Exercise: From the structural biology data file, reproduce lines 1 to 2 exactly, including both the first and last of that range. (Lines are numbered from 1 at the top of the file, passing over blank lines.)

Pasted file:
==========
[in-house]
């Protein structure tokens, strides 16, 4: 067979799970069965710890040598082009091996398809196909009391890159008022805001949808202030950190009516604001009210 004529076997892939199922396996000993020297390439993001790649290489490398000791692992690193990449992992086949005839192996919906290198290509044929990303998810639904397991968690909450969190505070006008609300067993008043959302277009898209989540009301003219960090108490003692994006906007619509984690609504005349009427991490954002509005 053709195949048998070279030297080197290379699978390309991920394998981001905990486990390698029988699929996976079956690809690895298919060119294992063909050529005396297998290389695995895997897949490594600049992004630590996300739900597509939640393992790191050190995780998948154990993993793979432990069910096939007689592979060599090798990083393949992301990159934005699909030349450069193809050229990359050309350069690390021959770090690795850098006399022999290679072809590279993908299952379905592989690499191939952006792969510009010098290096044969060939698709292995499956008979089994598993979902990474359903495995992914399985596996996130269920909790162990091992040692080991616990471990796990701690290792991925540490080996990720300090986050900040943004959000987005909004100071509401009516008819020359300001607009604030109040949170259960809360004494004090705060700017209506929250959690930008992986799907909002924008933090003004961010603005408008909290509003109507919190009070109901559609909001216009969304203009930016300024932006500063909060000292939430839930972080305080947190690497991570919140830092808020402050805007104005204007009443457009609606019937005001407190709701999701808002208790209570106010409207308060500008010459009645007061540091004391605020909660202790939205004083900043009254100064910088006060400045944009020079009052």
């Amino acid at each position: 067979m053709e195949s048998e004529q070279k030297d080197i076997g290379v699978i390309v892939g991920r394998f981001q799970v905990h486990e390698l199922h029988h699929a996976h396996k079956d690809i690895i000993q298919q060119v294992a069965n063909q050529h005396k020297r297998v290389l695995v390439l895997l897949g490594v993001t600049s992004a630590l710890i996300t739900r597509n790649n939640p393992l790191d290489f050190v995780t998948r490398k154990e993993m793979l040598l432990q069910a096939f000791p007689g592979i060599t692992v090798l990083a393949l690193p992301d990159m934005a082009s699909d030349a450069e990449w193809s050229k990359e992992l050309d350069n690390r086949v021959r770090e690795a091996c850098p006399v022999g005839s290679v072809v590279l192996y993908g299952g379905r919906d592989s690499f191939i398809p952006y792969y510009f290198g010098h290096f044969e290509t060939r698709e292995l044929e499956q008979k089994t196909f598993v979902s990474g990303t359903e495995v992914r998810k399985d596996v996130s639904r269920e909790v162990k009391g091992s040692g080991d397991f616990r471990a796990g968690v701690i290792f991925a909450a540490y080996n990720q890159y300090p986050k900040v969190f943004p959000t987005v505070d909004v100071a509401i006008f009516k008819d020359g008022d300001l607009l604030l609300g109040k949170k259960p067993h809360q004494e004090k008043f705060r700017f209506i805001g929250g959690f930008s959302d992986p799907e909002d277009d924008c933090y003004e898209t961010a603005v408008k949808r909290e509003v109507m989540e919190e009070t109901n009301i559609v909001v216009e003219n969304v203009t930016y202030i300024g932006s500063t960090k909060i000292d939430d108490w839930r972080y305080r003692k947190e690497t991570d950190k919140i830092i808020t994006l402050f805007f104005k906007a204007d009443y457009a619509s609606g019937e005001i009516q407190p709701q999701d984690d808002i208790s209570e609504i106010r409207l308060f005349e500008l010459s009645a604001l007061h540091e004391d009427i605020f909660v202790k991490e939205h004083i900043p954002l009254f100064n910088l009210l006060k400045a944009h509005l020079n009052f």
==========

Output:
[in-house]
């Protein structure tokens, strides 16, 4: 067979799970069965710890040598082009091996398809196909009391890159008022805001949808202030950190009516604001009210 004529076997892939199922396996000993020297390439993001790649290489490398000791692992690193990449992992086949005839192996919906290198290509044929990303998810639904397991968690909450969190505070006008609300067993008043959302277009898209989540009301003219960090108490003692994006906007619509984690609504005349009427991490954002509005 053709195949048998070279030297080197290379699978390309991920394998981001905990486990390698029988699929996976079956690809690895298919060119294992063909050529005396297998290389695995895997897949490594600049992004630590996300739900597509939640393992790191050190995780998948154990993993793979432990069910096939007689592979060599090798990083393949992301990159934005699909030349450069193809050229990359050309350069690390021959770090690795850098006399022999290679072809590279993908299952379905592989690499191939952006792969510009010098290096044969060939698709292995499956008979089994598993979902990474359903495995992914399985596996996130269920909790162990091992040692080991616990471990796990701690290792991925540490080996990720300090986050900040943004959000987005909004100071509401009516008819020359300001607009604030109040949170259960809360004494004090705060700017209506929250959690930008992986799907909002924008933090003004961010603005408008909290509003109507919190009070109901559609909001216009969304203009930016300024932006500063909060000292939430839930972080305080947190690497991570919140830092808020402050805007104005204007009443457009609606019937005001407190709701999701808002208790209570106010409207308060500008010459009645007061540091004391605020909660202790939205004083900043009254100064910088006060400045944009020079009052």